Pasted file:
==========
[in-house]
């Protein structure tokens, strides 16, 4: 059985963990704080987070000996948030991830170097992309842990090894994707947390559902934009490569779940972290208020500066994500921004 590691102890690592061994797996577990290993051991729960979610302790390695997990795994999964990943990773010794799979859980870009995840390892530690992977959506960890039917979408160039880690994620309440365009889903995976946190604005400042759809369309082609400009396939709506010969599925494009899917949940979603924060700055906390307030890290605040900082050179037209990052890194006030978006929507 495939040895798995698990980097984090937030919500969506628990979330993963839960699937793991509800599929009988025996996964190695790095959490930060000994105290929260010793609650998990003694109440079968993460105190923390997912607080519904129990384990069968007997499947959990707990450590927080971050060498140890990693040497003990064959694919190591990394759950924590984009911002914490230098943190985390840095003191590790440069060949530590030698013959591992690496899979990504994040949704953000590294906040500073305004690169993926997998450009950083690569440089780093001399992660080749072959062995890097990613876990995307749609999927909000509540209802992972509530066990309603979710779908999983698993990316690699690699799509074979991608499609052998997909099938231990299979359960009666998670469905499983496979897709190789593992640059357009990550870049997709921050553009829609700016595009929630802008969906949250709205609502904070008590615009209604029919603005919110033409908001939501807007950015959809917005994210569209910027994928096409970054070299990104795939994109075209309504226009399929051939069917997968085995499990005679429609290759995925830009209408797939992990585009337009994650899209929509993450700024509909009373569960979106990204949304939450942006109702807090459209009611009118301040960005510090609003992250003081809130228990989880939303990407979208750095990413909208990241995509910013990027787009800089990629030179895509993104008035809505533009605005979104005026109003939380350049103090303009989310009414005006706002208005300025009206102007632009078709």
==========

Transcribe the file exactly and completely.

[in-house]
């Protein structure tokens, strides 16, 4: 059985963990704080987070000996948030991830170097992309842990090894994707947390559902934009490569779940972290208020500066994500921004 590691102890690592061994797996577990290993051991729960979610302790390695997990795994999964990943990773010794799979859980870009995840390892530690992977959506960890039917979408160039880690994620309440365009889903995976946190604005400042759809369309082609400009396939709506010969599925494009899917949940979603924060700055906390307030890290605040900082050179037209990052890194006030978006929507 495939040895798995698990980097984090937030919500969506628990979330993963839960699937793991509800599929009988025996996964190695790095959490930060000994105290929260010793609650998990003694109440079968993460105190923390997912607080519904129990384990069968007997499947959990707990450590927080971050060498140890990693040497003990064959694919190591990394759950924590984009911002914490230098943190985390840095003191590790440069060949530590030698013959591992690496899979990504994040949704953000590294906040500073305004690169993926997998450009950083690569440089780093001399992660080749072959062995890097990613876990995307749609999927909000509540209802992972509530066990309603979710779908999983698993990316690699690699799509074979991608499609052998997909099938231990299979359960009666998670469905499983496979897709190789593992640059357009990550870049997709921050553009829609700016595009929630802008969906949250709205609502904070008590615009209604029919603005919110033409908001939501807007950015959809917005994210569209910027994928096409970054070299990104795939994109075209309504226009399929051939069917997968085995499990005679429609290759995925830009209408797939992990585009337009994650899209929509993450700024509909009373569960979106990204949304939450942006109702807090459209009611009118301040960005510090609003992250003081809130228990989880939303990407979208750095990413909208990241995509910013990027787009800089990629030179895509993104008035809505533009605005979104005026109003939380350049103090303009989310009414005006706002208005300025009206102007632009078709």